I make a point of getting my hair cut once a year, whether I need it or not. This week, I was chatting with a neighbour.
"Tim, who cuts your hair?" she asked.
"Why, is there something wrong with it?" I replied.
"Just tell me who cuts your hair," she said.
"My barber, Lee," I replied. "He's been our family barber for years. He knew my grandfather, and still cuts my dad's hair. He's 94 years old."
Lee is not exactly the Wealthy Barber incarnate. He's been making mistakes with his money (and evidently my hair) for years. That's why he's still working. Lee jokes that his customers ask him what he does with his money, then they do the opposite. Lee recently told me that he has all of his assets in joint names with his son. Sorry Lee, but let me explain why this can be a bad idea.
The term "joint ownership" is loosely used to described one of two common legal relationships: tenants in common, or joint tenancy with right of survivorship. The difference? Tenants in common owners each hold separate ownership interests that can generally be sold or transferred without the consent of the other owners. When one of the owners dies, that share of the asset is transferred by the owner's will to his heirs.
Joint tenancy with right of survivorship is different. The survivorship feature means that when an individual joint tenant dies, the deceased person's interest is automatically distributed to the remaining joint tenants. Think of this as a "winner takes all" game. The asset will pass to the surviving owners outside of the probate process. The result? Probate fees are avoided.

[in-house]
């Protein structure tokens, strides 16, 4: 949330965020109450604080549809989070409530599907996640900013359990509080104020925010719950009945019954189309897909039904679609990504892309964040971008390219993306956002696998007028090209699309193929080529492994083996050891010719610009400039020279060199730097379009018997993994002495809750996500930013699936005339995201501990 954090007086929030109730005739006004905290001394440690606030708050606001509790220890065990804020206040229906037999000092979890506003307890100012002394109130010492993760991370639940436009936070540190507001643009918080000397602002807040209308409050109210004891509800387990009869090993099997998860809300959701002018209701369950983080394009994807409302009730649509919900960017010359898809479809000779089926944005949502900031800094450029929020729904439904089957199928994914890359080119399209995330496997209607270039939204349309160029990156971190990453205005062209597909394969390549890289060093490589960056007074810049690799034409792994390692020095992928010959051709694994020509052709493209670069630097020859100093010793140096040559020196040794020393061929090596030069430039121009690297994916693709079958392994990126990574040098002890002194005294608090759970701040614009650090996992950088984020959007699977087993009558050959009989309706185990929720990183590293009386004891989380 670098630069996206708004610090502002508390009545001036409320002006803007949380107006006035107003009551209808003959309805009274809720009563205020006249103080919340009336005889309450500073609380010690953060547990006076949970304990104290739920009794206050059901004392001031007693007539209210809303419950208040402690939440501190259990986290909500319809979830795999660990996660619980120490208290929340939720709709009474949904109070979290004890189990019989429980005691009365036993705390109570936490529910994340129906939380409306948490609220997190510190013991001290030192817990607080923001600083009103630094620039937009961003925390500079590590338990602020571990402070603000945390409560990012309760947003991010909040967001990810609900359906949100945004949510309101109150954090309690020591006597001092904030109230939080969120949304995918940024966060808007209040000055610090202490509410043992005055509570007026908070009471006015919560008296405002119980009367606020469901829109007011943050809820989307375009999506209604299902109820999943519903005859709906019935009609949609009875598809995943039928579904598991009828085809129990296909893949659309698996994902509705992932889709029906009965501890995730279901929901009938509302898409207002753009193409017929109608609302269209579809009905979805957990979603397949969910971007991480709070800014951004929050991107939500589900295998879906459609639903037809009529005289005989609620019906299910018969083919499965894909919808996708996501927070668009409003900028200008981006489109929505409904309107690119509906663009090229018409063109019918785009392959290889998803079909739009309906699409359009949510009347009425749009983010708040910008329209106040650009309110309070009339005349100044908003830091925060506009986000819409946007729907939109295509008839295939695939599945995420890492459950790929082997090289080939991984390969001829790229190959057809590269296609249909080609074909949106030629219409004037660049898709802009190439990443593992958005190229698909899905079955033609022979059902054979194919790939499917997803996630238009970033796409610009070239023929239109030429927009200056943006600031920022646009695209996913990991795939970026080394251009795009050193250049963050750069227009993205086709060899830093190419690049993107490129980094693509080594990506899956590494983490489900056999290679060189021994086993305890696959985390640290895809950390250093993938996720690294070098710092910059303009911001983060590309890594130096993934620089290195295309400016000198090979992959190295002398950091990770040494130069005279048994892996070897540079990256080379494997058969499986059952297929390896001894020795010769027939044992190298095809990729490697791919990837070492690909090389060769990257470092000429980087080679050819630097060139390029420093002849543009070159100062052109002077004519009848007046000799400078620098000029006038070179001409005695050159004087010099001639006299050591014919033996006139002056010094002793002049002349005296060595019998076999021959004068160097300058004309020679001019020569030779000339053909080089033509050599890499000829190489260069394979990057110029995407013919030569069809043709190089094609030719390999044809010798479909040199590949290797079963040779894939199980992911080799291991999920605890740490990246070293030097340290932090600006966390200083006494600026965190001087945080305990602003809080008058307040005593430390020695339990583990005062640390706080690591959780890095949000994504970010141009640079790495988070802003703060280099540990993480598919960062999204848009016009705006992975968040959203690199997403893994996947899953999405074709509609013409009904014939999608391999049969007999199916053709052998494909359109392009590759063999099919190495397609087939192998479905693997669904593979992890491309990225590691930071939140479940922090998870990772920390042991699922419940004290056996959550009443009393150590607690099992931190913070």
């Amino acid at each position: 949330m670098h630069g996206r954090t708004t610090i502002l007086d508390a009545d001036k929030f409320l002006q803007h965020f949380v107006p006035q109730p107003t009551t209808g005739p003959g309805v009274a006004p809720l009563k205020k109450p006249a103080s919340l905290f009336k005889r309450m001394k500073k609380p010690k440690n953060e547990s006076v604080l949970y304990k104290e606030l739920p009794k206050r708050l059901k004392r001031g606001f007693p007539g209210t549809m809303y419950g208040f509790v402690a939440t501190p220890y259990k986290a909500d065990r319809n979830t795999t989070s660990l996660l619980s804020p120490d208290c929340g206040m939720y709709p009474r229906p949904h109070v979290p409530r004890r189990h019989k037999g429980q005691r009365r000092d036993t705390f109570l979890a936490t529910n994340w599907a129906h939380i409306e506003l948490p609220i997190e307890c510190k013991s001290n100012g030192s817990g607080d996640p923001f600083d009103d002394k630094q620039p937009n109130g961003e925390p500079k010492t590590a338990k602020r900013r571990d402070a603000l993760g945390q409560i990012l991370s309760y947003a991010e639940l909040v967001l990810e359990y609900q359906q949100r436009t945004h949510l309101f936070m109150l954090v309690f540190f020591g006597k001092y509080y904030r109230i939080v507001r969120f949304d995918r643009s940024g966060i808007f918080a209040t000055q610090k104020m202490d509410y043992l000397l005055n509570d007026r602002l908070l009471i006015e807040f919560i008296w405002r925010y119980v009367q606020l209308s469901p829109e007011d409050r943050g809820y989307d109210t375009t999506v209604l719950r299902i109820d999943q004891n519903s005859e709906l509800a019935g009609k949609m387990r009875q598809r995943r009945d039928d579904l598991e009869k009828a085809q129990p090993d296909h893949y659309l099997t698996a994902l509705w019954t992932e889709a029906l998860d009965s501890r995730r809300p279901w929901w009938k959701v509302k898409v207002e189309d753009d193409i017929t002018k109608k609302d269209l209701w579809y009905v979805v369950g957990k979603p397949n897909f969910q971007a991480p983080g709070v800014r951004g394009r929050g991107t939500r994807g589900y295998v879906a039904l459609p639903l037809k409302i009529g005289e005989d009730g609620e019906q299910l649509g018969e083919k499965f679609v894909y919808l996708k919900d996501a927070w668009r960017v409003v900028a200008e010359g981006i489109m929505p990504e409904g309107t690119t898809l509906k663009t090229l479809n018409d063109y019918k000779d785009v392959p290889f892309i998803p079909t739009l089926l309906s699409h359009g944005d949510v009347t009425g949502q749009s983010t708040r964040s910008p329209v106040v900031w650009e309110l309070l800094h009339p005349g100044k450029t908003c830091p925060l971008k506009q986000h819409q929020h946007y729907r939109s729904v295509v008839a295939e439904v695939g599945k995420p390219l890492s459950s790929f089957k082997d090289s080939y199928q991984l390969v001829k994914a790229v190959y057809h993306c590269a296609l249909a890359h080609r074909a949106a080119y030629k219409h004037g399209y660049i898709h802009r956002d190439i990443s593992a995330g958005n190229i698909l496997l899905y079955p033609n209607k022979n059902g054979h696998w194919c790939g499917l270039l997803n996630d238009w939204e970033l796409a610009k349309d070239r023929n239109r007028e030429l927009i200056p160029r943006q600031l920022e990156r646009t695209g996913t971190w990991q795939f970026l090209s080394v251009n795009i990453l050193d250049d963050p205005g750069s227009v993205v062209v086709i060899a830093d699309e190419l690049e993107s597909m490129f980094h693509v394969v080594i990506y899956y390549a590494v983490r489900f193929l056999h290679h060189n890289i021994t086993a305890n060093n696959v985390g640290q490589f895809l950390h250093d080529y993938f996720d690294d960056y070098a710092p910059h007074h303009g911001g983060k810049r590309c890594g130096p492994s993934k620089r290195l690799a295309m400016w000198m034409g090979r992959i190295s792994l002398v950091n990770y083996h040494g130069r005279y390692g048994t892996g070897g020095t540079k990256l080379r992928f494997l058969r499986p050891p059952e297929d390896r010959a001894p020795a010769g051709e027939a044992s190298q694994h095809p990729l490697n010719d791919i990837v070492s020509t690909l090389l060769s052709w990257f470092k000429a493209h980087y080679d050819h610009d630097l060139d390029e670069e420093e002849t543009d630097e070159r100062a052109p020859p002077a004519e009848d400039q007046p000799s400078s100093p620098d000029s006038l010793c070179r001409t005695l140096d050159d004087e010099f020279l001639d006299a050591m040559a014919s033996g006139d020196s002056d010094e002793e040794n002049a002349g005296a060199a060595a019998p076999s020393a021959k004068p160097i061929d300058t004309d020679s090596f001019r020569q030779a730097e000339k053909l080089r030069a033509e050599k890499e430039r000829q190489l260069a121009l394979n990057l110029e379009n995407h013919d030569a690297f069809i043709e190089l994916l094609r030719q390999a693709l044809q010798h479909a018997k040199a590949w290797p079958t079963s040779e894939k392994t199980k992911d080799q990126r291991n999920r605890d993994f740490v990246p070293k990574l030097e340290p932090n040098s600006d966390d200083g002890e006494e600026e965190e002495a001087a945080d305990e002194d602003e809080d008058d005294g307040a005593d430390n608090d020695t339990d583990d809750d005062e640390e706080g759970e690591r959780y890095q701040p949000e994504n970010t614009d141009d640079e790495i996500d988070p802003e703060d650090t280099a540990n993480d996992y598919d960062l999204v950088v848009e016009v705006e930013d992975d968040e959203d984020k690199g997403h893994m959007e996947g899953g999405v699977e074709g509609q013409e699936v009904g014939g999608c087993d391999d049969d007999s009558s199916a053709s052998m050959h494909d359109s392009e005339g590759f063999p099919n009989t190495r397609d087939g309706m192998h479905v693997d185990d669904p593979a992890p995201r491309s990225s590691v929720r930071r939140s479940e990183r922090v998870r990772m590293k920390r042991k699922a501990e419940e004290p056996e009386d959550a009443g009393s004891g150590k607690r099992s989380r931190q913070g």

Next to enjoying a cinnamon Beavertail pastry while watching Hockey Night in Canada, Canadians enjoy nothing more than joint tenancy, so it seems. After all, no one likes to pay probate fees.
I've talked about the problems of joint tenancy before (see my article, June 9, 2001, at http://www.timcestnick.com). But there are more problems. In addition to triggering a potential tax bill when adding a joint owner (which can happen since you are generally transferring beneficial ownership), and subjecting the asset to any creditors of the other owner(s), consider four other drawbacks.
Unintended distribution of assets.
I've seen a parent name a particular child as an owner in joint tenancy with the expectation that the other children will also share the asset when the parent dies. Think again. There is no requirement for the child who is the joint owner to share that asset with anyone else.
Control over the asset is gone.
Holding an asset in joint tenancy will cause you to give up control over the management and disposition of the asset. You'll need the consent of your joint tenant to do anything of significance.
Creates taxes on a residence.
Many people like the idea of placing their home in joint tenancy with an adult child to avoid probate fees. If that child already owns her own residence, or is expected to purchase a home, she may eventually pay tax on the sale of one of the properties since she'll be entitled to fully shelter just one residence from tax using her principal residence exemption. It may be possible to shelter both homes from tax if you avoid joint tenancy.
Joint tenancy cannot be undone.
If you decide later that you'd like to take back full ownership of the asset yourself, it'll be too late. This won't happen without the consent of the joint owner.
Tim Cestnick, FCA, CPA, CFP, TEP, is author of Winning the Tax Game 2004, and The Tax Freedom Zone. He is managing director, Tax and Estate Planning, AIC Limited.
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